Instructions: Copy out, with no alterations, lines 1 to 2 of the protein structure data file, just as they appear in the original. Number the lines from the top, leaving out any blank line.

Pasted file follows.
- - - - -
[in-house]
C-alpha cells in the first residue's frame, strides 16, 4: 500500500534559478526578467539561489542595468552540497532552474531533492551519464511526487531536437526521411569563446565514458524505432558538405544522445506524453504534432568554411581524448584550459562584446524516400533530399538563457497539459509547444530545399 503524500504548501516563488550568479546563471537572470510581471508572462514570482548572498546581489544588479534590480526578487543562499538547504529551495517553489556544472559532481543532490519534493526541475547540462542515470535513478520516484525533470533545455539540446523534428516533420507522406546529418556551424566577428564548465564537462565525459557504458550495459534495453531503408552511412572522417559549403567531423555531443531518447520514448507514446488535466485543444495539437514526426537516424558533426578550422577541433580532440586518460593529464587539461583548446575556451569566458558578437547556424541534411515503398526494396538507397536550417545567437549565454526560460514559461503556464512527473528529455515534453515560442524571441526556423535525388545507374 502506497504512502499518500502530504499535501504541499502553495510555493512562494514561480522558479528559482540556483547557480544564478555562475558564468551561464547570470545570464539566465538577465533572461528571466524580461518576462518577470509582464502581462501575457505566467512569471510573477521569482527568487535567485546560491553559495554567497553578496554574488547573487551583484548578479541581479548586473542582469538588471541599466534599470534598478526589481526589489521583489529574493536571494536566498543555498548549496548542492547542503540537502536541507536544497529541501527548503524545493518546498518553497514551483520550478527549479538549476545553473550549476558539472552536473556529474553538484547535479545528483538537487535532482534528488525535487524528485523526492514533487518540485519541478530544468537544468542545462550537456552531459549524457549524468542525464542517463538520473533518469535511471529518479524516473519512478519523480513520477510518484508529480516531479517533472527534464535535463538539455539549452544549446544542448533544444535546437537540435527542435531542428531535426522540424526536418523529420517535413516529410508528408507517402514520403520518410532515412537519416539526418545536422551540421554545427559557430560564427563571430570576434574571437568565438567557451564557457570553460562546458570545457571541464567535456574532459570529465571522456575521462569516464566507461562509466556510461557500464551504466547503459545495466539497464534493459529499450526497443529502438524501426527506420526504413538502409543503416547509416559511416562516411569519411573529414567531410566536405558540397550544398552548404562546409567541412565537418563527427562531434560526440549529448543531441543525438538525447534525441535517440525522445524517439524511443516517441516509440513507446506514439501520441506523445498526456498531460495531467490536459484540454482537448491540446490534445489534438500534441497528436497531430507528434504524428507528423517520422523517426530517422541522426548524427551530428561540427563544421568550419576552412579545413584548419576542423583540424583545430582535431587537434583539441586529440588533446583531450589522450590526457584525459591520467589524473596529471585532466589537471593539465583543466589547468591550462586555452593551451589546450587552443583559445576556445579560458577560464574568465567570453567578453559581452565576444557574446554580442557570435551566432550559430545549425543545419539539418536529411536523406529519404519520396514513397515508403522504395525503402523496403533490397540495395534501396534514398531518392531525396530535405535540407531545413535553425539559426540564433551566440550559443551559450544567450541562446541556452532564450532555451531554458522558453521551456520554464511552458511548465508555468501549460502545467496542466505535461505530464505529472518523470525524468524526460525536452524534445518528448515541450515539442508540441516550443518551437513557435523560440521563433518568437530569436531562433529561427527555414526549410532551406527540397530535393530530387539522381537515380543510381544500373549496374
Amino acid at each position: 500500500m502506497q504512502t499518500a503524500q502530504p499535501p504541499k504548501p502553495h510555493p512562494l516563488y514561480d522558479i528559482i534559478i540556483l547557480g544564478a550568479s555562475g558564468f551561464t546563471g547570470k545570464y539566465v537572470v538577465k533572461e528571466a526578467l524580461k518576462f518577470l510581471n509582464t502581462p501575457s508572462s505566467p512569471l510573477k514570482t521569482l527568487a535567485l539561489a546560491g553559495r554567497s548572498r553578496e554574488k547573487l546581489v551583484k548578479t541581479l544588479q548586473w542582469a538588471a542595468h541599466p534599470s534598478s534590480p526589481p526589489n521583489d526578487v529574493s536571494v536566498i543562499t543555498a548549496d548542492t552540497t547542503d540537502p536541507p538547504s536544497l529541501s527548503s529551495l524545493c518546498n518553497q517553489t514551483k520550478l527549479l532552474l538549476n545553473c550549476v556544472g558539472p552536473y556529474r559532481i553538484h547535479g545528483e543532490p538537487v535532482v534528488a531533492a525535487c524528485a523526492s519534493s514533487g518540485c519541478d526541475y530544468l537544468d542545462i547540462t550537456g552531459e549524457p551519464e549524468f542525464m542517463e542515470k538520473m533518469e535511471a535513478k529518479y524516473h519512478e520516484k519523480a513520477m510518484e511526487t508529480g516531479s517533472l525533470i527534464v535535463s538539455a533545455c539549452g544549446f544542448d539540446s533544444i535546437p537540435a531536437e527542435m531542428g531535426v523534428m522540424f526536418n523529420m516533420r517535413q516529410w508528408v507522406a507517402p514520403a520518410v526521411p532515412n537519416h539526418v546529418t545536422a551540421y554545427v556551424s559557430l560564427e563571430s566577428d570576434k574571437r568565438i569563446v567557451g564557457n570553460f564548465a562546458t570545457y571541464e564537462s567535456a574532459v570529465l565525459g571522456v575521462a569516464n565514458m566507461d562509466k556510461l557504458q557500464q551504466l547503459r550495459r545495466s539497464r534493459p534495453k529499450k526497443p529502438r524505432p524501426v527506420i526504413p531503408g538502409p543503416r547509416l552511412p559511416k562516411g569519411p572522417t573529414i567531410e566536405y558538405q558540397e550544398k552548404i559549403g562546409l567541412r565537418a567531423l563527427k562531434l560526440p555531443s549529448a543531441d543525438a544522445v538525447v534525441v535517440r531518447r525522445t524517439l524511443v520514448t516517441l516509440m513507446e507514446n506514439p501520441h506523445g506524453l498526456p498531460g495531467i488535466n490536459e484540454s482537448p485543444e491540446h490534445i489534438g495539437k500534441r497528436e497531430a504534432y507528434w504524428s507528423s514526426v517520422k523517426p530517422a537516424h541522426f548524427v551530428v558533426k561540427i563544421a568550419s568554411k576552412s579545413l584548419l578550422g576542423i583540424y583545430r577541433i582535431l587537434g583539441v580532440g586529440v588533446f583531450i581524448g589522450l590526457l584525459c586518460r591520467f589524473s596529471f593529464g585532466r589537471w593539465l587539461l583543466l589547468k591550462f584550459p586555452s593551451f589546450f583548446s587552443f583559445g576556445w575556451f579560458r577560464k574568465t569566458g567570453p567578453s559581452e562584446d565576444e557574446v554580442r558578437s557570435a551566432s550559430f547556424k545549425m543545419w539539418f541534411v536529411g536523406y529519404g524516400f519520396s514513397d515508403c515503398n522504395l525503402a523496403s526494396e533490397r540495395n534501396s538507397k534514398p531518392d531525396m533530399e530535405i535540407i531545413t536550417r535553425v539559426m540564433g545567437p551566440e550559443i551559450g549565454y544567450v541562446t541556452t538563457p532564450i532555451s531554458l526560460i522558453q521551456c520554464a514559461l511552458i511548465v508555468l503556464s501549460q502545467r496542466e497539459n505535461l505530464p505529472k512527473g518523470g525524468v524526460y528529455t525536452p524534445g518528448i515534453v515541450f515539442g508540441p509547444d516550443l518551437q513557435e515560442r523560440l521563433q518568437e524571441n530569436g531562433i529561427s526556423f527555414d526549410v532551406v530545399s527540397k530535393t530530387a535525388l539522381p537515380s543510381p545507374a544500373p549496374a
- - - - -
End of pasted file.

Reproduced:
[in-house]
C-alpha cells in the first residue's frame, strides 16, 4: 500500500534559478526578467539561489542595468552540497532552474531533492551519464511526487531536437526521411569563446565514458524505432558538405544522445506524453504534432568554411581524448584550459562584446524516400533530399538563457497539459509547444530545399 503524500504548501516563488550568479546563471537572470510581471508572462514570482548572498546581489544588479534590480526578487543562499538547504529551495517553489556544472559532481543532490519534493526541475547540462542515470535513478520516484525533470533545455539540446523534428516533420507522406546529418556551424566577428564548465564537462565525459557504458550495459534495453531503408552511412572522417559549403567531423555531443531518447520514448507514446488535466485543444495539437514526426537516424558533426578550422577541433580532440586518460593529464587539461583548446575556451569566458558578437547556424541534411515503398526494396538507397536550417545567437549565454526560460514559461503556464512527473528529455515534453515560442524571441526556423535525388545507374 502506497504512502499518500502530504499535501504541499502553495510555493512562494514561480522558479528559482540556483547557480544564478555562475558564468551561464547570470545570464539566465538577465533572461528571466524580461518576462518577470509582464502581462501575457505566467512569471510573477521569482527568487535567485546560491553559495554567497553578496554574488547573487551583484548578479541581479548586473542582469538588471541599466534599470534598478526589481526589489521583489529574493536571494536566498543555498548549496548542492547542503540537502536541507536544497529541501527548503524545493518546498518553497514551483520550478527549479538549476545553473550549476558539472552536473556529474553538484547535479545528483538537487535532482534528488525535487524528485523526492514533487518540485519541478530544468537544468542545462550537456552531459549524457549524468542525464542517463538520473533518469535511471529518479524516473519512478519523480513520477510518484508529480516531479517533472527534464535535463538539455539549452544549446544542448533544444535546437537540435527542435531542428531535426522540424526536418523529420517535413516529410508528408507517402514520403520518410532515412537519416539526418545536422551540421554545427559557430560564427563571430570576434574571437568565438567557451564557457570553460562546458570545457571541464567535456574532459570529465571522456575521462569516464566507461562509466556510461557500464551504466547503459545495466539497464534493459529499450526497443529502438524501426527506420526504413538502409543503416547509416559511416562516411569519411573529414567531410566536405558540397550544398552548404562546409567541412565537418563527427562531434560526440549529448543531441543525438538525447534525441535517440525522445524517439524511443516517441516509440513507446506514439501520441506523445498526456498531460495531467490536459484540454482537448491540446490534445489534438500534441497528436497531430507528434504524428507528423517520422523517426530517422541522426548524427551530428561540427563544421568550419576552412579545413584548419576542423583540424583545430582535431587537434583539441586529440588533446583531450589522450590526457584525459591520467589524473596529471585532466589537471593539465583543466589547468591550462586555452593551451589546450587552443583559445576556445579560458577560464574568465567570453567578453559581452565576444557574446554580442557570435551566432550559430545549425543545419539539418536529411536523406529519404519520396514513397515508403522504395525503402523496403533490397540495395534501396534514398531518392531525396530535405535540407531545413535553425539559426540564433551566440550559443551559450544567450541562446541556452532564450532555451531554458522558453521551456520554464511552458511548465508555468501549460502545467496542466505535461505530464505529472518523470525524468524526460525536452524534445518528448515541450515539442508540441516550443518551437513557435523560440521563433518568437530569436531562433529561427527555414526549410532551406527540397530535393530530387539522381537515380543510381544500373549496374